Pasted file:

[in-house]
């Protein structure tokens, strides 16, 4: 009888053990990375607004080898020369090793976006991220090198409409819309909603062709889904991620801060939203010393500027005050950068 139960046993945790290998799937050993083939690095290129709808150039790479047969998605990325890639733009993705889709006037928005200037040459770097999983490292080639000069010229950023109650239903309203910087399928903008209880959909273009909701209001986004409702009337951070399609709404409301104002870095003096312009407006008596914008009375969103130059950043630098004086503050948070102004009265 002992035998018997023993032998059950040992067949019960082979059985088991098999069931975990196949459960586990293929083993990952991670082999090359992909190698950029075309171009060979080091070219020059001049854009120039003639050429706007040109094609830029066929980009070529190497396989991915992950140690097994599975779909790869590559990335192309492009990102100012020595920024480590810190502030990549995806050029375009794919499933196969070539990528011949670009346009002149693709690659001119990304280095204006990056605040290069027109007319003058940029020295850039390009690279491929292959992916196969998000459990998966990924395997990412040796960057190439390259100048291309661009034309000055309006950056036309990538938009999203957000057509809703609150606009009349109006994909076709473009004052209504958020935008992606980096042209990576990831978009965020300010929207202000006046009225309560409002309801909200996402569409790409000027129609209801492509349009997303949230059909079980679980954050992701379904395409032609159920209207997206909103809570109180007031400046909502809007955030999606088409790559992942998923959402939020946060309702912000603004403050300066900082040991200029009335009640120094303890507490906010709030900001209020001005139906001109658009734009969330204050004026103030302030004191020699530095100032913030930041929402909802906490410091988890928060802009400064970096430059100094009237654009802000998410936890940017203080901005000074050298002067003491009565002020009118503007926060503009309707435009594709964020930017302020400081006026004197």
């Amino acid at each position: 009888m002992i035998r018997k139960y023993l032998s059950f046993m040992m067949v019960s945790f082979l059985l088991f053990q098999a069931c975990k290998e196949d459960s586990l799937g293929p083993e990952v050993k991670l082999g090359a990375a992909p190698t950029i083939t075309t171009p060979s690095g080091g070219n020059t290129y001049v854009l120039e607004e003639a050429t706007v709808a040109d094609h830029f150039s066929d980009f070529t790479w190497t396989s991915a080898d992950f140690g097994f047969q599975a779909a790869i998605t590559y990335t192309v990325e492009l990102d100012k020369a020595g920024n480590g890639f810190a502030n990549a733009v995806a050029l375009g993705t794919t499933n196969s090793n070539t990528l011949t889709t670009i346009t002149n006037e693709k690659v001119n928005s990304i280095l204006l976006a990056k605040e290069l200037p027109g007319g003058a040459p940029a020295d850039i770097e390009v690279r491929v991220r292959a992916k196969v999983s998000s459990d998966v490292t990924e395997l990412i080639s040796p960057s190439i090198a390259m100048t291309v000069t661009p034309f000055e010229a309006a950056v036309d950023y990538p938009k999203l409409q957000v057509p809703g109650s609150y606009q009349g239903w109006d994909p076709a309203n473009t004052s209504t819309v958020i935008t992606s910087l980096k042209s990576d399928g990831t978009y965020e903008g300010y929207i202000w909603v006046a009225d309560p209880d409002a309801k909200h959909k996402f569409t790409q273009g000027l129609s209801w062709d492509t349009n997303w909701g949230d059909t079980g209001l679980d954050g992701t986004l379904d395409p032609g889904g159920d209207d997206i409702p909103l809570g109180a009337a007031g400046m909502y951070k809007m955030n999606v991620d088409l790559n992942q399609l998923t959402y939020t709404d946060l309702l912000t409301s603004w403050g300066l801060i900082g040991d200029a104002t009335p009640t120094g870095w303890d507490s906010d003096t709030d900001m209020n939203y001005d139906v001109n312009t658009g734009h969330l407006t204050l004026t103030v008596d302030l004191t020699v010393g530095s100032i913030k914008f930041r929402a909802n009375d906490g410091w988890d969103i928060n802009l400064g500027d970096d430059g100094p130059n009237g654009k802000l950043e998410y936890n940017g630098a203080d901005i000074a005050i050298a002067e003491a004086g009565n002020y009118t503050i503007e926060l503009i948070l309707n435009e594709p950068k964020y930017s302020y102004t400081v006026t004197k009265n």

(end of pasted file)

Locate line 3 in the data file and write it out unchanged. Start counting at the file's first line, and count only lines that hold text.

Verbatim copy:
């Amino acid at each position: 009888m002992i035998r018997k139960y023993l032998s059950f046993m040992m067949v019960s945790f082979l059985l088991f053990q098999a069931c975990k290998e196949d459960s586990l799937g293929p083993e990952v050993k991670l082999g090359a990375a992909p190698t950029i083939t075309t171009p060979s690095g080091g070219n020059t290129y001049v854009l120039e607004e003639a050429t706007v709808a040109d094609h830029f150039s066929d980009f070529t790479w190497t396989s991915a080898d992950f140690g097994f047969q599975a779909a790869i998605t590559y990335t192309v990325e492009l990102d100012k020369a020595g920024n480590g890639f810190a502030n990549a733009v995806a050029l375009g993705t794919t499933n196969s090793n070539t990528l011949t889709t670009i346009t002149n006037e693709k690659v001119n928005s990304i280095l204006l976006a990056k605040e290069l200037p027109g007319g003058a040459p940029a020295d850039i770097e390009v690279r491929v991220r292959a992916k196969v999983s998000s459990d998966v490292t990924e395997l990412i080639s040796p960057s190439i090198a390259m100048t291309v000069t661009p034309f000055e010229a309006a950056v036309d950023y990538p938009k999203l409409q957000v057509p809703g109650s609150y606009q009349g239903w109006d994909p076709a309203n473009t004052s209504t819309v958020i935008t992606s910087l980096k042209s990576d399928g990831t978009y965020e903008g300010y929207i202000w909603v006046a009225d309560p209880d409002a309801k909200h959909k996402f569409t790409q273009g000027l129609s209801w062709d492509t349009n997303w909701g949230d059909t079980g209001l679980d954050g992701t986004l379904d395409p032609g889904g159920d209207d997206i409702p909103l809570g109180a009337a007031g400046m909502y951070k809007m955030n999606v991620d088409l790559n992942q399609l998923t959402y939020t709404d946060l309702l912000t409301s603004w403050g300066l801060i900082g040991d200029a104002t009335p009640t120094g870095w303890d507490s906010d003096t709030d900001m209020n939203y001005d139906v001109n312009t658009g734009h969330l407006t204050l004026t103030v008596d302030l004191t020699v010393g530095s100032i913030k914008f930041r929402a909802n009375d906490g410091w988890d969103i928060n802009l400064g500027d970096d430059g100094p130059n009237g654009k802000l950043e998410y936890n940017g630098a203080d901005i000074a005050i050298a002067e003491a004086g009565n002020y009118t503050i503007e926060l503009i948070l309707n435009e594709p950068k964020y930017s302020y102004t400081v006026t004197k009265n």